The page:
• Closed taxonomy risks mainly consist of integrity and accuracy of data. Since, taxonomy extensions are not allowed in a closed taxonomy, the filer needs to tag the financial data with the residuary tag which could lead to wrong conclusions e.g., if a filer doesn’t find any suitable tag for a line item in his Profit & Loss Account, he needs to tag it with ‘Other Income’ or ‘Other Expenditure’. The filer could also use a wrong version of taxonomy for XBRL instance generation.

Open taxonomy risks mainly relate to creation of a new taxonomy element (taxonomy extension). The filer could create a duplicate element for a concept that already has an element in the base taxonomy or could create an inappropriate or misleading taxonomy element. The taxonomy extension may not comply with the rules of XML and XBRL. The filer could use prohibited name in taxonomy extension.

Evaluating the quality of XBRL formatted information

The quality of XBRL files is an important concern to the users of these files. The errors in XBRL files will have varying consequences based on the potential errors that could occur while preparing XBRL files; the following four principles and criteria have been developed for assessment of quality of XBRL files:

All required information and data as defined by the entity’s reporting environment is formatted in the XBRL Instance document and is complete in all respect.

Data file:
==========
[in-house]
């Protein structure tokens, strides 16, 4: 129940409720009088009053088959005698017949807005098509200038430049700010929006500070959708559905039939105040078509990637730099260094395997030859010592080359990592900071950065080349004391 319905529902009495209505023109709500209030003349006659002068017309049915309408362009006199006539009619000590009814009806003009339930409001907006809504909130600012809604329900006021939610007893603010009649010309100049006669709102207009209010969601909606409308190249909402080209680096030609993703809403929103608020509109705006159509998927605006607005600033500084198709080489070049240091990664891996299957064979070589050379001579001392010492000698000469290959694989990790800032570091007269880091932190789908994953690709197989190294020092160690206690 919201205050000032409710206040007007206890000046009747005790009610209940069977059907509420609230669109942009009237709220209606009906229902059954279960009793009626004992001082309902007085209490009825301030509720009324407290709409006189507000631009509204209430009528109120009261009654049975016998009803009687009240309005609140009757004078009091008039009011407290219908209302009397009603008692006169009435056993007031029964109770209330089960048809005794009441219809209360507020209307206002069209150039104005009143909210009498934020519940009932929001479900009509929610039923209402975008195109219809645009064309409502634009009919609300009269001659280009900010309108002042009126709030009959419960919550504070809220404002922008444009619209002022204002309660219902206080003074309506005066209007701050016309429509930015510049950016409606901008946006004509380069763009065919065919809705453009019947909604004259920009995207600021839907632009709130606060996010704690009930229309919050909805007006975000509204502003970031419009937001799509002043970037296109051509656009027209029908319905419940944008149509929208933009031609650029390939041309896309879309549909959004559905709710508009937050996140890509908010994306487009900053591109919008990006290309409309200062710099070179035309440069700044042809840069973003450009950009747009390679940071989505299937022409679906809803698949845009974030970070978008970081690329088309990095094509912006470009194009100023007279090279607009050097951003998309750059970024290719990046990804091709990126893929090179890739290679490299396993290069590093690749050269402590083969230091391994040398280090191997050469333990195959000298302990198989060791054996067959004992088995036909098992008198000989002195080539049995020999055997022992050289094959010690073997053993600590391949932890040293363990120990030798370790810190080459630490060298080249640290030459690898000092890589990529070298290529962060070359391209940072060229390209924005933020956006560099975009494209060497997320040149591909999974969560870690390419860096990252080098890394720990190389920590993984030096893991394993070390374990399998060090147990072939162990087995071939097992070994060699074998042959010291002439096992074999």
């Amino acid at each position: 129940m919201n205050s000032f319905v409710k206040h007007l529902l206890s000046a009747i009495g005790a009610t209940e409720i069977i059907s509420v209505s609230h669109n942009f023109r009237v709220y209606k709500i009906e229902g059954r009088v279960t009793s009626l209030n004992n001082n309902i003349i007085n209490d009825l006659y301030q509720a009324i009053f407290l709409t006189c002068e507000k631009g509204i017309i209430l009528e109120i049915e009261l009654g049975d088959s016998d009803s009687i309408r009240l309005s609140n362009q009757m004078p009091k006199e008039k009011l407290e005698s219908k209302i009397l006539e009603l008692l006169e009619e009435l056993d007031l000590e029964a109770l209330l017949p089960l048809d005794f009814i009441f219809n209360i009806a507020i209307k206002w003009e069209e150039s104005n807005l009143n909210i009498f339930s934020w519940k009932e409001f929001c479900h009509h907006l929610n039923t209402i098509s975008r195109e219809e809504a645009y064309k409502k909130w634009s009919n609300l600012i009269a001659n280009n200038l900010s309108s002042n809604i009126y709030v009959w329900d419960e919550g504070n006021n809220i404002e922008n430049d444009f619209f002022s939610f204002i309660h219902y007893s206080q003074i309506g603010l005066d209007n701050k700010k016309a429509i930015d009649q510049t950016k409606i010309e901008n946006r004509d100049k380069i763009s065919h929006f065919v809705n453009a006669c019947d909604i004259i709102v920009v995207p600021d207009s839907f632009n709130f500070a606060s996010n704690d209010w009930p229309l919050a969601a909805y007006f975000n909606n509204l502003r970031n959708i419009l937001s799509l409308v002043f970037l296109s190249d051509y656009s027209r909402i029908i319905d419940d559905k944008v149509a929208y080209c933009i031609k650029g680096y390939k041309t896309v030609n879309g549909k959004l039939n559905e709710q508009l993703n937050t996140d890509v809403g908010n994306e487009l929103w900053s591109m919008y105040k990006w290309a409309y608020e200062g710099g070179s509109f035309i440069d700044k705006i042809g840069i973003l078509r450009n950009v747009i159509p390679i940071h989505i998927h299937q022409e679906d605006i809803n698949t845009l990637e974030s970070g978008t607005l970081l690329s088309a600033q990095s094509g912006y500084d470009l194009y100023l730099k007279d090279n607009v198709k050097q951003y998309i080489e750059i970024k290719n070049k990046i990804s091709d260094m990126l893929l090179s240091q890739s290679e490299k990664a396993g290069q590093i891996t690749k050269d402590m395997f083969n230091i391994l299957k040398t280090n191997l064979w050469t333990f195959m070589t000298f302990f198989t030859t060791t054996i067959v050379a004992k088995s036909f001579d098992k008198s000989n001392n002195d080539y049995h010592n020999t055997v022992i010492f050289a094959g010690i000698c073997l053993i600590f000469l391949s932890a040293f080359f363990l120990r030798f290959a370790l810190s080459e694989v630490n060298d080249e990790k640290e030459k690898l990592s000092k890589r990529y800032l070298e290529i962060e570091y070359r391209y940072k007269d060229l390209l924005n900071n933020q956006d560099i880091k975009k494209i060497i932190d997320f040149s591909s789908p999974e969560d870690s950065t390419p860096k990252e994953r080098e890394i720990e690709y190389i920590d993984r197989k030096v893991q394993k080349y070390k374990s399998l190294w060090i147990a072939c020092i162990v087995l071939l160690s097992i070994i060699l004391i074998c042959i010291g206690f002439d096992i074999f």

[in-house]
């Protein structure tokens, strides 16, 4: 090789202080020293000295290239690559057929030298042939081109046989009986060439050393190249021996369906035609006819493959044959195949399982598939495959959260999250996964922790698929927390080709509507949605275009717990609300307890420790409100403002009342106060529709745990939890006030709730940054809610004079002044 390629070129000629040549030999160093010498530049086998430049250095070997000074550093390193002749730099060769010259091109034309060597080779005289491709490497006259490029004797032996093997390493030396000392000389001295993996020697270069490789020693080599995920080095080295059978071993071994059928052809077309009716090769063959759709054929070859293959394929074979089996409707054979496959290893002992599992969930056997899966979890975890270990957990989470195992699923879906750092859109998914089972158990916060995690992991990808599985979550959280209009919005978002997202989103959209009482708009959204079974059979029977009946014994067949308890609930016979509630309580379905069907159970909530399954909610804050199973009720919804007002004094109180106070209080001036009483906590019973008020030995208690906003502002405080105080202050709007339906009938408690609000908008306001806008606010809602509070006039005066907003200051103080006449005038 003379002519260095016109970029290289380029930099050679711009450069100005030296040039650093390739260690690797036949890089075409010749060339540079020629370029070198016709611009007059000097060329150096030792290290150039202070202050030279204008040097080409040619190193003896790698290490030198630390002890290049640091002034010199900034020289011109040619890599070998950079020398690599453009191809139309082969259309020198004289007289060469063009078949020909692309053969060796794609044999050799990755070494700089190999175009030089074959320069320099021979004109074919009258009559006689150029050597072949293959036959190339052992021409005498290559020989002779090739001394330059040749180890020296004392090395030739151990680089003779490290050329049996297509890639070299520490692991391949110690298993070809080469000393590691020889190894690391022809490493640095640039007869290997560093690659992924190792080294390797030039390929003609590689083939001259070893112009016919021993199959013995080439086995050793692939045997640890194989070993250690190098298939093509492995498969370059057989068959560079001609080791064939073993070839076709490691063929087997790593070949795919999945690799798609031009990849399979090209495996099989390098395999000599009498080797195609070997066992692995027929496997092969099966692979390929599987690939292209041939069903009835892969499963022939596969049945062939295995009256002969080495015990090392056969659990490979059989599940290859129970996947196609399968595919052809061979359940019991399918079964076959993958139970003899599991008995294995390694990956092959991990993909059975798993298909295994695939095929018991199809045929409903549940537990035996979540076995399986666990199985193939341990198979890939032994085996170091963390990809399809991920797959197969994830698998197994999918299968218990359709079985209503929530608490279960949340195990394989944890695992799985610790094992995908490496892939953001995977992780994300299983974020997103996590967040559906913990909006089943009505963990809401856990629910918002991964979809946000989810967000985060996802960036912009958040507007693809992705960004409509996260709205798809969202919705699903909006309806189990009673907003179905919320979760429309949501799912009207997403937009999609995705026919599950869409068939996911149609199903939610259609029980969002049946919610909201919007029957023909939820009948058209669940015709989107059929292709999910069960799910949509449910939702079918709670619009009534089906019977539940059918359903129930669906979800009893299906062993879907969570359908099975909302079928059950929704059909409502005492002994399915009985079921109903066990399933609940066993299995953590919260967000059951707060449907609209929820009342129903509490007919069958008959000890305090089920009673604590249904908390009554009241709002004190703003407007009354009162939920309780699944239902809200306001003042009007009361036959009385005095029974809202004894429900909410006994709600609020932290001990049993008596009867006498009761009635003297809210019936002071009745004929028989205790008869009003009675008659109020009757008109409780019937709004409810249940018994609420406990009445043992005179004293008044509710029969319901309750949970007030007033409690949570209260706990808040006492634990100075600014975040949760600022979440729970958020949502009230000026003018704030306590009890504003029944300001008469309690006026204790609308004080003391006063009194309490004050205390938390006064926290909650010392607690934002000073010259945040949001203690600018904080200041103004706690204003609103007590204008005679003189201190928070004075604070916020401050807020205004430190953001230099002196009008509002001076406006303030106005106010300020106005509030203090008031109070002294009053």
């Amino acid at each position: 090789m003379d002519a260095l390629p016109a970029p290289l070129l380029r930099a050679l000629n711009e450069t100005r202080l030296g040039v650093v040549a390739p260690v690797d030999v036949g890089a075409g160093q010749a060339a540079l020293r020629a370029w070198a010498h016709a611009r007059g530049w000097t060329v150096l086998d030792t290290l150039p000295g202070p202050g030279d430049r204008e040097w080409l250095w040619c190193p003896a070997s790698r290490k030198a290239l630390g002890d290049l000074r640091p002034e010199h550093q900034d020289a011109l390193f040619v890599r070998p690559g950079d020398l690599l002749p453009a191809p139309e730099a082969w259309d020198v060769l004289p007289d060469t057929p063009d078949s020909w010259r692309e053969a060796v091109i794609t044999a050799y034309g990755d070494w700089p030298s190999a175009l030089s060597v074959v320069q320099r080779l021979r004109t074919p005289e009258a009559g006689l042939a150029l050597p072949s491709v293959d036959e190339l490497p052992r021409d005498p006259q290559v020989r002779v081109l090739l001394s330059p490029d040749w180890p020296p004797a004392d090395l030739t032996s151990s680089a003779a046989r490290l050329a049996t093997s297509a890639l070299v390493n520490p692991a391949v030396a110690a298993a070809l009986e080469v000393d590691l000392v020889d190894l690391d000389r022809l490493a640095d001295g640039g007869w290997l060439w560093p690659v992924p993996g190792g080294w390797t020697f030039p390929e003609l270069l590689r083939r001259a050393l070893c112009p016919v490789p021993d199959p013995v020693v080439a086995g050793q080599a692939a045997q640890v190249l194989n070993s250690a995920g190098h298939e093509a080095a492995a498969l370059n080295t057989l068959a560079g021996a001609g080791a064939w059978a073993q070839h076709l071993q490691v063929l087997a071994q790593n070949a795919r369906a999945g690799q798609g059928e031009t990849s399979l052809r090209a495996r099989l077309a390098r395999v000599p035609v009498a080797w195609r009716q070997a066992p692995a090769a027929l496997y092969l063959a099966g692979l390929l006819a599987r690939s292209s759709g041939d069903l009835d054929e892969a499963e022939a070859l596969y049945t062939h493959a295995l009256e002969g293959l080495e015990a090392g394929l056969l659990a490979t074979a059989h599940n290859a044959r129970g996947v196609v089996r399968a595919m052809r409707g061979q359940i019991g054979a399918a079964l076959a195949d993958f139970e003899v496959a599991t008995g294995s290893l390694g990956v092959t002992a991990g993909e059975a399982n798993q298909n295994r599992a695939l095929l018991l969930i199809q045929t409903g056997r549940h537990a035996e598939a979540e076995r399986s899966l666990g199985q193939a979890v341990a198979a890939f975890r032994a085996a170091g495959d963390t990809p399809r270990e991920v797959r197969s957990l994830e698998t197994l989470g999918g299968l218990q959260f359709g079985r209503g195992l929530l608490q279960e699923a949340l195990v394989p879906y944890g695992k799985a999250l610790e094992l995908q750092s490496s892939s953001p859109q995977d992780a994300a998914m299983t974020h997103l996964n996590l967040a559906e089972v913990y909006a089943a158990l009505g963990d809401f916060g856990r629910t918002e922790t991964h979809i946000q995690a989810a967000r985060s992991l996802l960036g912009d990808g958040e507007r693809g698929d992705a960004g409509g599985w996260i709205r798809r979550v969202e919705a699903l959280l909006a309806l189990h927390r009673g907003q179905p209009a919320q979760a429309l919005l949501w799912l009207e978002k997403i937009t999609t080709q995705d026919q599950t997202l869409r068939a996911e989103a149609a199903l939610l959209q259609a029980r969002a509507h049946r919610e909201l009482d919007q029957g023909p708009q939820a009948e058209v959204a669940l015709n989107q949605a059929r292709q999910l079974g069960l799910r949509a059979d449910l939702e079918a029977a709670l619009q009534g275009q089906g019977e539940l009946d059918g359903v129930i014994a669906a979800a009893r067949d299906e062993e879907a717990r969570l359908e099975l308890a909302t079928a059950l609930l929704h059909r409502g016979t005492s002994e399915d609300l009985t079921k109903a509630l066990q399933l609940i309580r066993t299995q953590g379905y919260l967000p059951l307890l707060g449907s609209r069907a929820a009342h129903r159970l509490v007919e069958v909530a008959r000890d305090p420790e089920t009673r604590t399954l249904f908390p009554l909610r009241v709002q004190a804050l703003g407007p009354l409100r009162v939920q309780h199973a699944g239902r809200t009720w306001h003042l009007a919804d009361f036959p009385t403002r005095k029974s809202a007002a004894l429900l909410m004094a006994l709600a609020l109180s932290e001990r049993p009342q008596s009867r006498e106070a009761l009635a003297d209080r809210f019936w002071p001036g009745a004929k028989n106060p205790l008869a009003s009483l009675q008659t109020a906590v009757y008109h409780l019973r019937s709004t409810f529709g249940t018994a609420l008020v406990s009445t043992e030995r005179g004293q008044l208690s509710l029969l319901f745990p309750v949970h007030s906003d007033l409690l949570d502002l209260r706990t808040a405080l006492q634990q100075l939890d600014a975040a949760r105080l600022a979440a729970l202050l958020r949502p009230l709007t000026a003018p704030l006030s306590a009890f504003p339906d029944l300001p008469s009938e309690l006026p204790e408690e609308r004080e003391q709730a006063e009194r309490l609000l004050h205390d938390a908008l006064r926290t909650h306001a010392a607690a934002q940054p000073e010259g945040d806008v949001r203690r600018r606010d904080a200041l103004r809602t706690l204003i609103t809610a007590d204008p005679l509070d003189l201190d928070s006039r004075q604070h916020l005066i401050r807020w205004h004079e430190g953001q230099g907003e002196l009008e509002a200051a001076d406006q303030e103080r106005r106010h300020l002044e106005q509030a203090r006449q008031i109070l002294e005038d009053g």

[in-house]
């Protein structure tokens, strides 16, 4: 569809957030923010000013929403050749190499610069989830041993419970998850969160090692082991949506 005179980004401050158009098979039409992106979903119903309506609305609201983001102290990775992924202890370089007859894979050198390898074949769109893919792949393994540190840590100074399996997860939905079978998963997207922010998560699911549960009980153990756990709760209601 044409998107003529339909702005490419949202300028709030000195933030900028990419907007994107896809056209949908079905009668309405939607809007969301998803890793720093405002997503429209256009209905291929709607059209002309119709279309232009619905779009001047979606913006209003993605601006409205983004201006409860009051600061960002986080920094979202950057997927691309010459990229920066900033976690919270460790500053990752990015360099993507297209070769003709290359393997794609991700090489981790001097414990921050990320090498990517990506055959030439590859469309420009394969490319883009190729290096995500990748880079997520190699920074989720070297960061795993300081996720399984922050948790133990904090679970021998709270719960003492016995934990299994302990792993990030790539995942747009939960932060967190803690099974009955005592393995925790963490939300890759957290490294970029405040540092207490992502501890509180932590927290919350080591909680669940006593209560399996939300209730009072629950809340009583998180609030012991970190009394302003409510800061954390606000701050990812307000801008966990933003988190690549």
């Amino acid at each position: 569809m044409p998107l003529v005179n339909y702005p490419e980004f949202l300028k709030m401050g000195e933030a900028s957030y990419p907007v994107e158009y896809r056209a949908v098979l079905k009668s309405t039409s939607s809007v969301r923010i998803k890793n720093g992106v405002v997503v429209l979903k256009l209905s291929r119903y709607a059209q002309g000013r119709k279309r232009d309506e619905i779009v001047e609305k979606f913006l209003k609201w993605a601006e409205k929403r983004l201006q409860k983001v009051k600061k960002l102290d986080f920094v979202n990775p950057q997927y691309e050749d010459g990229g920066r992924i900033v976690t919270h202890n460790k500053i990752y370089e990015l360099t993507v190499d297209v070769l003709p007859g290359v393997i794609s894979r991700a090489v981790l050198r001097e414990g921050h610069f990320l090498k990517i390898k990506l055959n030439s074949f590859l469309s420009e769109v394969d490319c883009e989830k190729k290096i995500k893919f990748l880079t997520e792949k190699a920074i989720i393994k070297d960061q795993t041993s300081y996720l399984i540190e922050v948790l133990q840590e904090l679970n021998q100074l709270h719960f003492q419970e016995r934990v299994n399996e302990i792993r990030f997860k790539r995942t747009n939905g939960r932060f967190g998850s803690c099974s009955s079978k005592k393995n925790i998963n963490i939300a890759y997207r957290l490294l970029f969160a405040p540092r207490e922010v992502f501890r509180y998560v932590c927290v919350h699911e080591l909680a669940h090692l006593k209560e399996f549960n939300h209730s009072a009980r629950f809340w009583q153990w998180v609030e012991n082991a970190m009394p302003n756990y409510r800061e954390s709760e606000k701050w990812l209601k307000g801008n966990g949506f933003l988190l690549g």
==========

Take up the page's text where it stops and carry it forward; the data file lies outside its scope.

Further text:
The elements viz. line items, domain members and axis selected in the XBRL file are consistent with the associated concepts in the source documents.

The amount, date and other attributes e.g., monetary units are consistent with the source documents.


XBRL files are structured in accordance with the requirements of the entity’s reporting requirements.

Approach to XBRL assurance
Srivastava & Kogan had presented a conceptual framework of assertion for XBRL instance documents for XBRL filings at SEC.

The auditor needs to carry out Agreed Upon Procedures (AUP) and report his findings on the followings:

  • Whether the XBRL instance document has captured all the facts and data of the financial statement in traditional format or not?

  • Whether the XBRL instance document contains any fact or data which is not present in the financial statement in traditional format or not?

  •     Whether all the element values and attribute values (context, unit, etc.) in XBRL instance document correctly represent the data in the financial statement in traditional format or not?

  •     Whether the XBRL instance document complies with all XML syntax rules or not?